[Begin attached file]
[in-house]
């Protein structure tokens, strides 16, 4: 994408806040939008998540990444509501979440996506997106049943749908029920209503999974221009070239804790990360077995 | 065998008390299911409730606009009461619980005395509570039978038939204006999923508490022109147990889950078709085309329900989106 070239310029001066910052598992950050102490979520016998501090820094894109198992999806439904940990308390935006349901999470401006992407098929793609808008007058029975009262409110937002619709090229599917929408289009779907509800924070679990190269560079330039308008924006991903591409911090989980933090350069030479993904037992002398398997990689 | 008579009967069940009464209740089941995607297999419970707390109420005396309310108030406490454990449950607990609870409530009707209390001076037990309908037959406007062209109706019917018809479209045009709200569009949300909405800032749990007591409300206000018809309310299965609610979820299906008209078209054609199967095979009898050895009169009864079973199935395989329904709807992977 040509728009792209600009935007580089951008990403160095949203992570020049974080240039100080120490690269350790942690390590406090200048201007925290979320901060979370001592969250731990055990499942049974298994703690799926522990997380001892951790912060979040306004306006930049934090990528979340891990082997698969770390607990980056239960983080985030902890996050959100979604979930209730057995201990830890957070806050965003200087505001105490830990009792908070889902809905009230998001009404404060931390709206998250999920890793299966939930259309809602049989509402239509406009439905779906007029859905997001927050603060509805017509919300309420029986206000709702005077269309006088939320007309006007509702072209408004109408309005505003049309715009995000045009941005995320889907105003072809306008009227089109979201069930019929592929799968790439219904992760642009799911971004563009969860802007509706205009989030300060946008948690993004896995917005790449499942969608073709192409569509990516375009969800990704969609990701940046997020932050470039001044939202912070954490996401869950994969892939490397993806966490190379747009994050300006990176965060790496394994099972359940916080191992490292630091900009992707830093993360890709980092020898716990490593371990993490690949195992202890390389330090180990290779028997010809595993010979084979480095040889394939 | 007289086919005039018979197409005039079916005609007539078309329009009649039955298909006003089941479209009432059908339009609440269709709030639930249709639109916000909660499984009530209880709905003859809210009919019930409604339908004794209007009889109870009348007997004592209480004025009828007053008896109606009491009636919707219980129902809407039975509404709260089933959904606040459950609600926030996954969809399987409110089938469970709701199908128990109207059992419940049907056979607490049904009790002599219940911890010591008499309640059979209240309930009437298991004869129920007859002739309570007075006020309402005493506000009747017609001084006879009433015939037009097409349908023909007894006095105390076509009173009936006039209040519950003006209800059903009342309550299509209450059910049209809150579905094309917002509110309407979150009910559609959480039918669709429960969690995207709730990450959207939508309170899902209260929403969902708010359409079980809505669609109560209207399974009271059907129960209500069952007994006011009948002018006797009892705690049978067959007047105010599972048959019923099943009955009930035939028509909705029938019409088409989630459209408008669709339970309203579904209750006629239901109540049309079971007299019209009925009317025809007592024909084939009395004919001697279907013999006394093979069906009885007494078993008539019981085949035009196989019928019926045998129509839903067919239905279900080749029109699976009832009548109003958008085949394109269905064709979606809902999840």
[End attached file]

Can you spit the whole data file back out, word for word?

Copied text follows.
[in-house]
């Protein structure tokens, strides 16, 4: 994408806040939008998540990444509501979440996506997106049943749908029920209503999974221009070239804790990360077995 | 065998008390299911409730606009009461619980005395509570039978038939204006999923508490022109147990889950078709085309329900989106 070239310029001066910052598992950050102490979520016998501090820094894109198992999806439904940990308390935006349901999470401006992407098929793609808008007058029975009262409110937002619709090229599917929408289009779907509800924070679990190269560079330039308008924006991903591409911090989980933090350069030479993904037992002398398997990689 | 008579009967069940009464209740089941995607297999419970707390109420005396309310108030406490454990449950607990609870409530009707209390001076037990309908037959406007062209109706019917018809479209045009709200569009949300909405800032749990007591409300206000018809309310299965609610979820299906008209078209054609199967095979009898050895009169009864079973199935395989329904709807992977 040509728009792209600009935007580089951008990403160095949203992570020049974080240039100080120490690269350790942690390590406090200048201007925290979320901060979370001592969250731990055990499942049974298994703690799926522990997380001892951790912060979040306004306006930049934090990528979340891990082997698969770390607990980056239960983080985030902890996050959100979604979930209730057995201990830890957070806050965003200087505001105490830990009792908070889902809905009230998001009404404060931390709206998250999920890793299966939930259309809602049989509402239509406009439905779906007029859905997001927050603060509805017509919300309420029986206000709702005077269309006088939320007309006007509702072209408004109408309005505003049309715009995000045009941005995320889907105003072809306008009227089109979201069930019929592929799968790439219904992760642009799911971004563009969860802007509706205009989030300060946008948690993004896995917005790449499942969608073709192409569509990516375009969800990704969609990701940046997020932050470039001044939202912070954490996401869950994969892939490397993806966490190379747009994050300006990176965060790496394994099972359940916080191992490292630091900009992707830093993360890709980092020898716990490593371990993490690949195992202890390389330090180990290779028997010809595993010979084979480095040889394939 | 007289086919005039018979197409005039079916005609007539078309329009009649039955298909006003089941479209009432059908339009609440269709709030639930249709639109916000909660499984009530209880709905003859809210009919019930409604339908004794209007009889109870009348007997004592209480004025009828007053008896109606009491009636919707219980129902809407039975509404709260089933959904606040459950609600926030996954969809399987409110089938469970709701199908128990109207059992419940049907056979607490049904009790002599219940911890010591008499309640059979209240309930009437298991004869129920007859002739309570007075006020309402005493506000009747017609001084006879009433015939037009097409349908023909007894006095105390076509009173009936006039209040519950003006209800059903009342309550299509209450059910049209809150579905094309917002509110309407979150009910559609959480039918669709429960969690995207709730990450959207939508309170899902209260929403969902708010359409079980809505669609109560209207399974009271059907129960209500069952007994006011009948002018006797009892705690049978067959007047105010599972048959019923099943009955009930035939028509909705029938019409088409989630459209408008669709339970309203579904209750006629239901109540049309079971007299019209009925009317025809007592024909084939009395004919001697279907013999006394093979069906009885007494078993008539019981085949035009196989019928019926045998129509839903067919239905279900080749029109699976009832009548109003958008085949394109269905064709979606809902999840």